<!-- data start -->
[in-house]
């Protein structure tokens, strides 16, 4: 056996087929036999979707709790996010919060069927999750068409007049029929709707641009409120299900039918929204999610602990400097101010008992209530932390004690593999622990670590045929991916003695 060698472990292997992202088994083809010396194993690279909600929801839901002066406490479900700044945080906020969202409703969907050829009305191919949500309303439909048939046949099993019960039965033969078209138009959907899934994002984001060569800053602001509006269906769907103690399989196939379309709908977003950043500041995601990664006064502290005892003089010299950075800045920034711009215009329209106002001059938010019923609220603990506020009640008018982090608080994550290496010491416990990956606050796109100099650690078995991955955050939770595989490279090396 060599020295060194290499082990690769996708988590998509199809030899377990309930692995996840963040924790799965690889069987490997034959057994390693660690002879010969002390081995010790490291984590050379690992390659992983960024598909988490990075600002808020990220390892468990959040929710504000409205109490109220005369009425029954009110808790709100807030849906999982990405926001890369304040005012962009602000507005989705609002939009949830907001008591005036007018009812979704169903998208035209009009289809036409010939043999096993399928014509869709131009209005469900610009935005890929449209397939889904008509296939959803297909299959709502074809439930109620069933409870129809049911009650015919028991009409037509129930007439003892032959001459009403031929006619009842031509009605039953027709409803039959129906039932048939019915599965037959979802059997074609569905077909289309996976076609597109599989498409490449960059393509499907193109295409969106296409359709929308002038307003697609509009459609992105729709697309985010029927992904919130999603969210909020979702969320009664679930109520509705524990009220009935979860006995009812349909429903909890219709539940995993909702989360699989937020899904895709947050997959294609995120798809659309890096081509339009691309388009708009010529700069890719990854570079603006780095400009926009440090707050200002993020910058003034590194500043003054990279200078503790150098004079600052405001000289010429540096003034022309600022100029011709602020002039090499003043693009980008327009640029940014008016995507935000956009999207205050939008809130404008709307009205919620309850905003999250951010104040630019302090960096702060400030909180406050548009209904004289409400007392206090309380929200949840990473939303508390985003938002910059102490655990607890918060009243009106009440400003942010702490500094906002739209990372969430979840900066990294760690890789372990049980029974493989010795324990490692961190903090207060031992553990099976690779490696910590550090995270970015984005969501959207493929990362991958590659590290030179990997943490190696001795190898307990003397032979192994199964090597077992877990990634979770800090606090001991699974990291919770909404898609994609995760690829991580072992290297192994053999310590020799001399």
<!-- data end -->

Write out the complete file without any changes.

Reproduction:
[in-house]
């Protein structure tokens, strides 16, 4: 056996087929036999979707709790996010919060069927999750068409007049029929709707641009409120299900039918929204999610602990400097101010008992209530932390004690593999622990670590045929991916003695 060698472990292997992202088994083809010396194993690279909600929801839901002066406490479900700044945080906020969202409703969907050829009305191919949500309303439909048939046949099993019960039965033969078209138009959907899934994002984001060569800053602001509006269906769907103690399989196939379309709908977003950043500041995601990664006064502290005892003089010299950075800045920034711009215009329209106002001059938010019923609220603990506020009640008018982090608080994550290496010491416990990956606050796109100099650690078995991955955050939770595989490279090396 060599020295060194290499082990690769996708988590998509199809030899377990309930692995996840963040924790799965690889069987490997034959057994390693660690002879010969002390081995010790490291984590050379690992390659992983960024598909988490990075600002808020990220390892468990959040929710504000409205109490109220005369009425029954009110808790709100807030849906999982990405926001890369304040005012962009602000507005989705609002939009949830907001008591005036007018009812979704169903998208035209009009289809036409010939043999096993399928014509869709131009209005469900610009935005890929449209397939889904008509296939959803297909299959709502074809439930109620069933409870129809049911009650015919028991009409037509129930007439003892032959001459009403031929006619009842031509009605039953027709409803039959129906039932048939019915599965037959979802059997074609569905077909289309996976076609597109599989498409490449960059393509499907193109295409969106296409359709929308002038307003697609509009459609992105729709697309985010029927992904919130999603969210909020979702969320009664679930109520509705524990009220009935979860006995009812349909429903909890219709539940995993909702989360699989937020899904895709947050997959294609995120798809659309890096081509339009691309388009708009010529700069890719990854570079603006780095400009926009440090707050200002993020910058003034590194500043003054990279200078503790150098004079600052405001000289010429540096003034022309600022100029011709602020002039090499003043693009980008327009640029940014008016995507935000956009999207205050939008809130404008709307009205919620309850905003999250951010104040630019302090960096702060400030909180406050548009209904004289409400007392206090309380929200949840990473939303508390985003938002910059102490655990607890918060009243009106009440400003942010702490500094906002739209990372969430979840900066990294760690890789372990049980029974493989010795324990490692961190903090207060031992553990099976690779490696910590550090995270970015984005969501959207493929990362991958590659590290030179990997943490190696001795190898307990003397032979192994199964090597077992877990990634979770800090606090001991699974990291919770909404898609994609995760690829991580072992290297192994053999310590020799001399």